Ideally, the head is held comfortably above the torso without undue pressure through the muscles of the neck and joints of the cervical spine. However, imbalances in the muscles, poor postural awareness and repetition of the same positions and movements over time can create disharmony in the musculature and excessive curvature in parts of the spine. This can lead to muscle fatigue and pain, chronic tightness and associated weakness and joint irritation, inflammation and potentially even neural symptoms. We have covered some simple stretches in our video blogs which go hand in hand with this strengthening exercise.
Neck pain is often felt through the posterior muscles and facet joints of the spine and little attention is paid to the structures at the front of the neck. Indeed, many people assume the spine is something that runs up the back of the body, through the bony parts of the spine that we can feel through the back. In actual fact, the supportive part of any vertebral joint is forwards of these bony prominences, through what is called the body of the vertebrae, with the bony processes at the back serving as attachment points for muscles and tendons.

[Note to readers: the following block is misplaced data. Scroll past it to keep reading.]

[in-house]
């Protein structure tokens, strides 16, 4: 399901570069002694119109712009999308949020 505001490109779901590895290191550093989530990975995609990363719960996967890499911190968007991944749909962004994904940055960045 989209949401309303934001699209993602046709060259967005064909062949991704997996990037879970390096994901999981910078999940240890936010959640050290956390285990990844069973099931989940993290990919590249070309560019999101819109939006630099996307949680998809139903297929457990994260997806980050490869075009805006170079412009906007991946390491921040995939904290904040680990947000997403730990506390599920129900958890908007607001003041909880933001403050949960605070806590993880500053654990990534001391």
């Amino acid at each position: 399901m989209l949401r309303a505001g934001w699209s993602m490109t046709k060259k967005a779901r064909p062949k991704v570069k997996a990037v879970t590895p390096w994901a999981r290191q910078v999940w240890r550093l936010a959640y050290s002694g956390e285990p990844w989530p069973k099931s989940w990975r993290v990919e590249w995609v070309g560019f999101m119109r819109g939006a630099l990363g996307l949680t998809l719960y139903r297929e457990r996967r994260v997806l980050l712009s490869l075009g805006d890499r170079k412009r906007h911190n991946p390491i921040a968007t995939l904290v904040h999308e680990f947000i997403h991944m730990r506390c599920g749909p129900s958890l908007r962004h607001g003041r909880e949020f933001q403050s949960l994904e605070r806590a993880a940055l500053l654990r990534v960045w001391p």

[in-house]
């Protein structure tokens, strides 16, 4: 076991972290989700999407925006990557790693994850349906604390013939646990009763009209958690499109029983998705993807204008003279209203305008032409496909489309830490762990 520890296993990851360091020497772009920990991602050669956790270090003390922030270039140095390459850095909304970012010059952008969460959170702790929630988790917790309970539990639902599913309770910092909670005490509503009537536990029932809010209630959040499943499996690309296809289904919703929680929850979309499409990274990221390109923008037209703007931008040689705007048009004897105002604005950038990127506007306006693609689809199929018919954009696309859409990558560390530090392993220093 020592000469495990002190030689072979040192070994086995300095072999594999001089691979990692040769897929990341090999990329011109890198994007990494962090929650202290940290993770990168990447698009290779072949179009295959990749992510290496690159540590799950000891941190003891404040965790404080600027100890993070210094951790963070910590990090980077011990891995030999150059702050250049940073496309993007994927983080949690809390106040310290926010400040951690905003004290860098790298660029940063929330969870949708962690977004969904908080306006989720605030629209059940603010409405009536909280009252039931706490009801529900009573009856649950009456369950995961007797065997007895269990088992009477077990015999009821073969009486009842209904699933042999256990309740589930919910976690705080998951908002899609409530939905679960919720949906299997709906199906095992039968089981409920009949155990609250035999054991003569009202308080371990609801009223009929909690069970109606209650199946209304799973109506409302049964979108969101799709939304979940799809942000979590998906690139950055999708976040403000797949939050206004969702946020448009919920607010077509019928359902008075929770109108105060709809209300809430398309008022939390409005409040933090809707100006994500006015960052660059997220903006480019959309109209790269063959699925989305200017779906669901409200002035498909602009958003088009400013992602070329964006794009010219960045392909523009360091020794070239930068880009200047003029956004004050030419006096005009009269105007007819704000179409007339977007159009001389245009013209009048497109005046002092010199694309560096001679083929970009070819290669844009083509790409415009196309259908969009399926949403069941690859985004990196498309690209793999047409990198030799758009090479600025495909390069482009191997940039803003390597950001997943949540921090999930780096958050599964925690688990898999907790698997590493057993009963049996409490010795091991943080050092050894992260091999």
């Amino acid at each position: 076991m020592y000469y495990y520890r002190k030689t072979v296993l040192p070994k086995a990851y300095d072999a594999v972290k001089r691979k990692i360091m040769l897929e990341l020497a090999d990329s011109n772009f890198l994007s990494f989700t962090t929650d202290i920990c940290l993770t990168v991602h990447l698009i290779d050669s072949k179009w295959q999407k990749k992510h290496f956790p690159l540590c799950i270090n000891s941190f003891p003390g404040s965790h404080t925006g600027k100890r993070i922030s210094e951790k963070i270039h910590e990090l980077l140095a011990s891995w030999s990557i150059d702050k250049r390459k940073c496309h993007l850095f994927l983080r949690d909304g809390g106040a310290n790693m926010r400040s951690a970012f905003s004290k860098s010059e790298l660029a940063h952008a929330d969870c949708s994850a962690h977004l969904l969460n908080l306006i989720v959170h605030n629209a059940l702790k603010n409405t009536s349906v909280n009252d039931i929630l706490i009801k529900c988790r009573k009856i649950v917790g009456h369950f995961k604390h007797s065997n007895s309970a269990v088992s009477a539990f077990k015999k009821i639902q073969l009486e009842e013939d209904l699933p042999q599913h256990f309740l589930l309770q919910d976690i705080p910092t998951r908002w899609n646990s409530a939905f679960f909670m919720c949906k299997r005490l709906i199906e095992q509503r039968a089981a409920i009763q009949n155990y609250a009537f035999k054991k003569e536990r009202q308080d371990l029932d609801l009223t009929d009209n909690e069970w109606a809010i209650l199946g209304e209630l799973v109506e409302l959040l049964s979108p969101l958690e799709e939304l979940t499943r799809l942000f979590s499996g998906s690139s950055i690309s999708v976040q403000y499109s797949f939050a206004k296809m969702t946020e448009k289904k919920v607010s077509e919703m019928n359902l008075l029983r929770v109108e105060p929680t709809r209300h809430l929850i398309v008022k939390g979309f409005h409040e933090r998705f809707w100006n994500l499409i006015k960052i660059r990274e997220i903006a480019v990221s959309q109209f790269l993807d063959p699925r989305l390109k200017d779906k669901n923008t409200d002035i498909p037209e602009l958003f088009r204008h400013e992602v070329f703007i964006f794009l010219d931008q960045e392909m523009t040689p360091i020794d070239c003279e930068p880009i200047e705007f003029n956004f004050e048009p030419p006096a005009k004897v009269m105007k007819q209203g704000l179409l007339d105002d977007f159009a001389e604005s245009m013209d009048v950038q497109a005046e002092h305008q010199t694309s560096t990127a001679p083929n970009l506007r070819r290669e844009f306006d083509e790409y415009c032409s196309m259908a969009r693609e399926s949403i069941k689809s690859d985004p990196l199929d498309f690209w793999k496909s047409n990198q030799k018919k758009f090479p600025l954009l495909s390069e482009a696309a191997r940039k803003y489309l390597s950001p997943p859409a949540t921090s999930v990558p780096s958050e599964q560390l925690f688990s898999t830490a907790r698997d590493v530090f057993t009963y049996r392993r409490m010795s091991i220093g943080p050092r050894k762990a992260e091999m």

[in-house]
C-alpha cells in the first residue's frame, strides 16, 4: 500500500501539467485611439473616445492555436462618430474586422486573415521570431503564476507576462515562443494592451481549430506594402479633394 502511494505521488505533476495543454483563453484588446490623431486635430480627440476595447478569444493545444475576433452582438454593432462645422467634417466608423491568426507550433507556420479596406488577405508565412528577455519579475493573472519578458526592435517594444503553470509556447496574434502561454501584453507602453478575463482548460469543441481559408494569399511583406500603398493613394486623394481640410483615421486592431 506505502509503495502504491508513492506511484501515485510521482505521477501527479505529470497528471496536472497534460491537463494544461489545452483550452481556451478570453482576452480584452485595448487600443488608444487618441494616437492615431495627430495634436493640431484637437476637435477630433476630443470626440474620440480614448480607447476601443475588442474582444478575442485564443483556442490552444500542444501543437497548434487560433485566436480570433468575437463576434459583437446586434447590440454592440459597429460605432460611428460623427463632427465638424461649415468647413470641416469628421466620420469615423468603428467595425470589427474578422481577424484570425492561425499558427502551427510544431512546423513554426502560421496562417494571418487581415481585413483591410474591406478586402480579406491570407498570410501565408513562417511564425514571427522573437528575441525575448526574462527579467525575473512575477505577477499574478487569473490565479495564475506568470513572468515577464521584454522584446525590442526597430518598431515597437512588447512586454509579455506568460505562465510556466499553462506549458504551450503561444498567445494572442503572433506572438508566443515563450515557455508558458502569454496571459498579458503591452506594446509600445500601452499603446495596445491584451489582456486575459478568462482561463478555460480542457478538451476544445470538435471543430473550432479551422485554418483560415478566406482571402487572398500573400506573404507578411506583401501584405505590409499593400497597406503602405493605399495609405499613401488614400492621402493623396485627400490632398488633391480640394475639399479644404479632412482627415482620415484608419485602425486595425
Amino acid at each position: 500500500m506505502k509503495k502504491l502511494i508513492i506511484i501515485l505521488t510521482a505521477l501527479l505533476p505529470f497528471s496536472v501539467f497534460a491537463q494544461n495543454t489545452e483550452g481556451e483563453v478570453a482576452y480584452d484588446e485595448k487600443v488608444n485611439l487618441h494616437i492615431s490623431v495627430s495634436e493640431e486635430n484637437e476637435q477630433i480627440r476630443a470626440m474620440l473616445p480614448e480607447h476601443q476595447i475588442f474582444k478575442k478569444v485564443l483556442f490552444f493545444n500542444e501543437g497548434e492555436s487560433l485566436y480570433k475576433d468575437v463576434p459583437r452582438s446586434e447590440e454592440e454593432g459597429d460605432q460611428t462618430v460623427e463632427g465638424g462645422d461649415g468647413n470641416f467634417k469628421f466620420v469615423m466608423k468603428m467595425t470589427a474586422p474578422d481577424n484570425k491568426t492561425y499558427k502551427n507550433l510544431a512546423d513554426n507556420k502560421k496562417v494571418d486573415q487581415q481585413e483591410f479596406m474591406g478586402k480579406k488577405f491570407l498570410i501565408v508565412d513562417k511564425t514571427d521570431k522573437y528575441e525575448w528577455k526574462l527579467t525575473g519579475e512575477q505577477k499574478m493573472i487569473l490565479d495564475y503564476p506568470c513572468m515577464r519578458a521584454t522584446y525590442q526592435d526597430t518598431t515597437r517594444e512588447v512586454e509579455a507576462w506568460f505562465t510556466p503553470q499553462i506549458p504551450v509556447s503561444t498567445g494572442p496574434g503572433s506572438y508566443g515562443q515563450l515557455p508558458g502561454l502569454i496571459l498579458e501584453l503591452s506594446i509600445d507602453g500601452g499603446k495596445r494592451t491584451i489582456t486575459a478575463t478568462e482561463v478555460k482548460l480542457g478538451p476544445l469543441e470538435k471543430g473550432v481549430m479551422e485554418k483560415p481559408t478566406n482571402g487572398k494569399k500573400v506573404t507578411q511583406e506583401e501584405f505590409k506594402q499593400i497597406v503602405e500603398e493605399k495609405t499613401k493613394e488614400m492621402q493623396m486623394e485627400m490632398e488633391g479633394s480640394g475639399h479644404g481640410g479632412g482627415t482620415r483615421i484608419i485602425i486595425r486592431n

In forward head posture the cervical spine is in an excessive amount of extension, or overly curved forwards. The skull is jammed down on the spine, resulting in poor awareness and movements in the uppermost vertebrae and overuse of vertebrae in the middle portion of the neck. The extensor muscles are chronically tight and the musculature sitting along the front of the spine, the deep cervical neck flexors, are lengthened and weak. The following exercise works very well with stretches for the sternocleidomastoid and levator scapula muscles to address muscular imbalance and restore better positioning of the neck and head.
Instructions | Neck Strength
Sitting or standing upright, with the torso stacked above the pelvis, slide the head backwards, to bring the head back over the torso.
This action can be thought of as sliding the cheekbones back, through the line of the ear, perhaps with the slightest of chin tucks to keep the skull level and imagining the back of the skull and the back of the neck coming in line with one another.
The end position is likely to make you feel like you have a double chin!
Ensure the SCM muscles which run on each side from the collar bones to behind the ear are kept soft. It is the deep muscles running along the front of the spine and which sit behind the larynx which we are trying to strengthen.
Perform 10 repetitions several times throughout the day with a slight pause in the retracted position.
Melbourne Natural Therapies